Magazine Article | April 30, 2014

Automating The Financial Accruals Process For Life Sciences

Source: Life Science Leader

By Jim Burke, senior VP of contracting and pricing solutions, Alliance Life Sciences Consulting Group

Financial accruals have become a major headache for corporate finance teams in the life sciences industry as they are increasingly difficult to manage and can lead to major business issues if calculated incorrectly. These accruals are an important part of compliance with generally accepted accounting principles (GAAP). Funds are set aside to cover the financial obligations associated with sales and from promotional programs, rebates, and discounts. They are hard to manage due to the fact that the data for each type of program is captured in different places within an organization. The data associated with co-pay programs, direct rebates, and chargebacks must be gathered, and then the amounts to set aside must be determined based on past and future projections.

The problem is that most companies don’t have an automated way of pulling all the data together and calculating the appropriate accrual rate. Manufacturers do the calculations manually or in an offline tool. Depending on the company and the kinds of promotional programs it offers, calculations can range from the complex to the extremely complex.

Any calculation errors can have a significant impact. If the accrual percentage is too high for rebates and promotions, funds are essentially being taken away from other areas of the business, such as research and product development, which can help grow revenue. But if enough isn’t reserved, manufacturers could find themselves in a cash crunch, and money will need to be borrowed to cover obligations. If the amounts get too large, it can also be considered a “material impact” item for earnings reports.

There’s another aspect that companies are missing. Many organizations are spending more time and money on the mechanics of the accruals — the number crunching — than on understanding what the data is telling them. They’re missing an opportunity to analyze the accruals to see what promotions and programs are really driving the business, helping them expand market share, and affecting revenue.

Most companies have a consistent set of issues to address. Compliance is first and foremost on everyone’s mind. The accrual methodology has to align with GAAP, and then ultimately, a system should be in place that has the right process controls and audit capabilities. The methodology must be documented, i.e., how you came up with your calculations, and it must be reconcilable to your auditors. But the formula can’t be static or locked down. The accrual rates need to evolve over time based on actual business results and sometimes may need to adjust to the rates in real time, so the process has to be flexible enough to accommodate human intervention.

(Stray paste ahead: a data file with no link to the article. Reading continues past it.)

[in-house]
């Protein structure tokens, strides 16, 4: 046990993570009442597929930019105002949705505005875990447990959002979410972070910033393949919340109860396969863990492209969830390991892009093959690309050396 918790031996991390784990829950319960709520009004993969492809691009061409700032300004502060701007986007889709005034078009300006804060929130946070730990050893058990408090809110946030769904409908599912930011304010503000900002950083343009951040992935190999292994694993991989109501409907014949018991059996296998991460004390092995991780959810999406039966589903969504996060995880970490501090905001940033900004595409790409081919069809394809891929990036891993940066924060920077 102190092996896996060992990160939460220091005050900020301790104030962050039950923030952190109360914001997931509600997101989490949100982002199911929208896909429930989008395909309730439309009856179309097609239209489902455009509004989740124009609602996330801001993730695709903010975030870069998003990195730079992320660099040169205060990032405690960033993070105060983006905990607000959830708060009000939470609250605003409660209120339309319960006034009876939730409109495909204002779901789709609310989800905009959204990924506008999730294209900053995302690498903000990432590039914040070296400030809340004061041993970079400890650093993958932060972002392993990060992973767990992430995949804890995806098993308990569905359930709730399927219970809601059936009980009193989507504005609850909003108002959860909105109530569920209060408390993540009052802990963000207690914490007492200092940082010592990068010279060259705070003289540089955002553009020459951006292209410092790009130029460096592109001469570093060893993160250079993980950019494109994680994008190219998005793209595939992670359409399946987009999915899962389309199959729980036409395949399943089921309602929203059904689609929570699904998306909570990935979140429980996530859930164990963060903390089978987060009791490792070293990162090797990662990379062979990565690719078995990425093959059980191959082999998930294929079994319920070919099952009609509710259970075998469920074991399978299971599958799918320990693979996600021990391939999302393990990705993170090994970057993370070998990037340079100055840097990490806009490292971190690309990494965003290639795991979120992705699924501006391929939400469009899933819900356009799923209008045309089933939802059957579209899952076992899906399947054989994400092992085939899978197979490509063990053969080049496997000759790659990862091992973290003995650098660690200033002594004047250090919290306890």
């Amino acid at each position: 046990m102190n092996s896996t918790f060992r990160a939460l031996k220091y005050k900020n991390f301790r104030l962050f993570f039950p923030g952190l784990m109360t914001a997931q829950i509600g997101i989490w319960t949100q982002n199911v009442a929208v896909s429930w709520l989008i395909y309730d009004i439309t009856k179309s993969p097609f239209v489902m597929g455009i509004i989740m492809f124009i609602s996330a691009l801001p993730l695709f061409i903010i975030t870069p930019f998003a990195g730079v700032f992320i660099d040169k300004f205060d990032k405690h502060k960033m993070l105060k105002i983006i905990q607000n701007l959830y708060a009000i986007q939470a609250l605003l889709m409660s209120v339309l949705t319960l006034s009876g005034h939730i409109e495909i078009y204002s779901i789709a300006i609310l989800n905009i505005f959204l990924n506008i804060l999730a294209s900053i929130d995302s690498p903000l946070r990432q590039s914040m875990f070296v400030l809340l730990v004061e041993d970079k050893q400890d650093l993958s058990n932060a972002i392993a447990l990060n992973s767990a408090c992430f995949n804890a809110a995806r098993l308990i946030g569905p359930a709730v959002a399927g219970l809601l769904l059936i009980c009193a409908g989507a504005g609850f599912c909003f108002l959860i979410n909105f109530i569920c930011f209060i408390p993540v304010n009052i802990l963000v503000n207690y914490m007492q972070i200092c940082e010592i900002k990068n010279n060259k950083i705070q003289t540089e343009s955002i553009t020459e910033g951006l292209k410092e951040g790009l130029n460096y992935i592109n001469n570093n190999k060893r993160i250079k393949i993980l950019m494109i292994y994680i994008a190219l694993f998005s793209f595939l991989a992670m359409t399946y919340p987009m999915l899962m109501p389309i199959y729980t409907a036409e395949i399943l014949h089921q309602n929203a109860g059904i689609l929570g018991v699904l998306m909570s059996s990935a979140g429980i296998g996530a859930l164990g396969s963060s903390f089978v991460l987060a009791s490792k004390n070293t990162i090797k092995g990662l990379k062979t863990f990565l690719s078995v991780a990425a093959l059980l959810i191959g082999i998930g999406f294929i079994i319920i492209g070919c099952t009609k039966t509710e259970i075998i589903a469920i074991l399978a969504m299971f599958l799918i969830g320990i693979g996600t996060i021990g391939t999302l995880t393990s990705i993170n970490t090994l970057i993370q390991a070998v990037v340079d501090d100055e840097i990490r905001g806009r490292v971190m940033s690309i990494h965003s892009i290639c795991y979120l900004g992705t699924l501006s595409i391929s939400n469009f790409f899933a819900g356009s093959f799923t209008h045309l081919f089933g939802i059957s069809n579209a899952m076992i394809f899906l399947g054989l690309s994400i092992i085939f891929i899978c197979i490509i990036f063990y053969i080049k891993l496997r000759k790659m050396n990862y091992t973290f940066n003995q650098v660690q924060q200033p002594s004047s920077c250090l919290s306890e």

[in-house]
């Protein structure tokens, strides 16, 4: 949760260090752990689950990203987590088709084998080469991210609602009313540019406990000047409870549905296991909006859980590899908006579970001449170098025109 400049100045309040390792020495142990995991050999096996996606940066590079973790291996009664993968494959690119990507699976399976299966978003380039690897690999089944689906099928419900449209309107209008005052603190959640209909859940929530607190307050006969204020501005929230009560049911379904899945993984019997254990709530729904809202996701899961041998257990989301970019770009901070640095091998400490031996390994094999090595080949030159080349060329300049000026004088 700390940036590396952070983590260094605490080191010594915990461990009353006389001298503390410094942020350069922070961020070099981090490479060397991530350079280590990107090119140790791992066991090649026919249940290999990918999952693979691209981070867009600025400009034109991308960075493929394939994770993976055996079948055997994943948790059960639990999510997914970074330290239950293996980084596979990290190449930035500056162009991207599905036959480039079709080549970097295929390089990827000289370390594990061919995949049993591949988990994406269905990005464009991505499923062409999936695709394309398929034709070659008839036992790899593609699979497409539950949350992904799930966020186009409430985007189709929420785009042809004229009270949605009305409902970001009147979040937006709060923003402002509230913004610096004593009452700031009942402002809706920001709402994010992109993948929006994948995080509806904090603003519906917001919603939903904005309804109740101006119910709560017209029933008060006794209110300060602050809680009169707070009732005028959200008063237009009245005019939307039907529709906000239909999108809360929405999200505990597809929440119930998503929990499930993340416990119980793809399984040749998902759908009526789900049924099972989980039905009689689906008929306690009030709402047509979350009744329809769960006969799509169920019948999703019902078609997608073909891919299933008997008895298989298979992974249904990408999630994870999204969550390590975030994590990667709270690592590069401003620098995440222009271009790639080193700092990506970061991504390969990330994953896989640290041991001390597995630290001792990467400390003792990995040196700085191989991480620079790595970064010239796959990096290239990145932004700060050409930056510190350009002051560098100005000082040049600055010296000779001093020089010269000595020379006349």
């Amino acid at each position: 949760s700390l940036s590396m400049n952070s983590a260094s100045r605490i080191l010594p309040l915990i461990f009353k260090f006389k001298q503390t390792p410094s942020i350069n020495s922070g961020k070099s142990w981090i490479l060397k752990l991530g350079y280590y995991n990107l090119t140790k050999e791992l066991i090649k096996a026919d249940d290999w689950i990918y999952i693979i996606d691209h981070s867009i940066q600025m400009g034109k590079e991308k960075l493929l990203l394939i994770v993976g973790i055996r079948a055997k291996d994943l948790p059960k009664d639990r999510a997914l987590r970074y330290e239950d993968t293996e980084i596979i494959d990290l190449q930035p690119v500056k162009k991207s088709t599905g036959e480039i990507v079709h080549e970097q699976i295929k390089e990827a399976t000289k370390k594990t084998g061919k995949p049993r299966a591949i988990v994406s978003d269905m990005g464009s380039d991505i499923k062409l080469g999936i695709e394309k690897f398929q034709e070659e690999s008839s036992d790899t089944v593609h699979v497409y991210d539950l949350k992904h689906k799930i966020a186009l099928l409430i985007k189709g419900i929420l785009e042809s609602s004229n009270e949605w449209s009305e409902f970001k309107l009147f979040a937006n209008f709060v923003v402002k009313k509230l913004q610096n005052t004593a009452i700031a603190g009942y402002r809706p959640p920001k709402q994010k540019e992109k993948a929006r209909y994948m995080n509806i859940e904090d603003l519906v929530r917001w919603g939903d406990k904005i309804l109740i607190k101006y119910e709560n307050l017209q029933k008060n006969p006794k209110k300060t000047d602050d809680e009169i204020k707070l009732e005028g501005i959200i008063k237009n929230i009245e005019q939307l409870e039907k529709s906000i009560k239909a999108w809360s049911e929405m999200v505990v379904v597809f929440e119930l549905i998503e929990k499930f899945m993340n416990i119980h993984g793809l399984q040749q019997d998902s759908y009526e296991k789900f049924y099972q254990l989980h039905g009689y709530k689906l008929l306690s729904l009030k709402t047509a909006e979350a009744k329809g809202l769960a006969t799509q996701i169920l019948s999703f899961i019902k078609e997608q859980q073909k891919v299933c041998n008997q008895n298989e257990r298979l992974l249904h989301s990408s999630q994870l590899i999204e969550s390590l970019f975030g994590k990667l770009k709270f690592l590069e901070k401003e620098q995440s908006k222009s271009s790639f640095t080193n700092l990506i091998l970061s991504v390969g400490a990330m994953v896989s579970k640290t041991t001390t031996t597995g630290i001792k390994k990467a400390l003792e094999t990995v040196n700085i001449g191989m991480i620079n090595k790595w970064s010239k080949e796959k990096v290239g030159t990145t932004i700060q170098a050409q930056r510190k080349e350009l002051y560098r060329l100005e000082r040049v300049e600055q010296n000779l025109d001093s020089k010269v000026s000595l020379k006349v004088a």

The calculations may need to be adjusted when unforeseen events occur — shortages, business interruptions, and other unplanned circumstances. An example from the generics pharmaceutical world: Imagine that you are one of only three companies producing a certain compound. You learn that the FDA has shut down one of your competitor’s plants, so you know that your sales are going to increase. If you have volumedependent pricing or rebate programs that incorporate that product, you will need to increase your accrual rate to accommodate higher sales projections. It’s an unpredicted circumstance, but you have to deal with it immediately.

Some of the key success factors are to consolidate the incentive program data into a central system, to apply systematic accrual rate calculations, and to evolve them based on real results over time. Depending on the situation, it might not be possible to automate 100 percent of the transactions, but it can still be valuable to automate as many as possible, while allowing the flexibility for human intervention when needed as a means of controlling the process without constraining it.

Finally, one shouldn’t simply focus on getting the calculations right. Analyze the data to see which promotional programs are having the greatest impact on the results. Fine tune the mix of programs so that results are being continually optimized.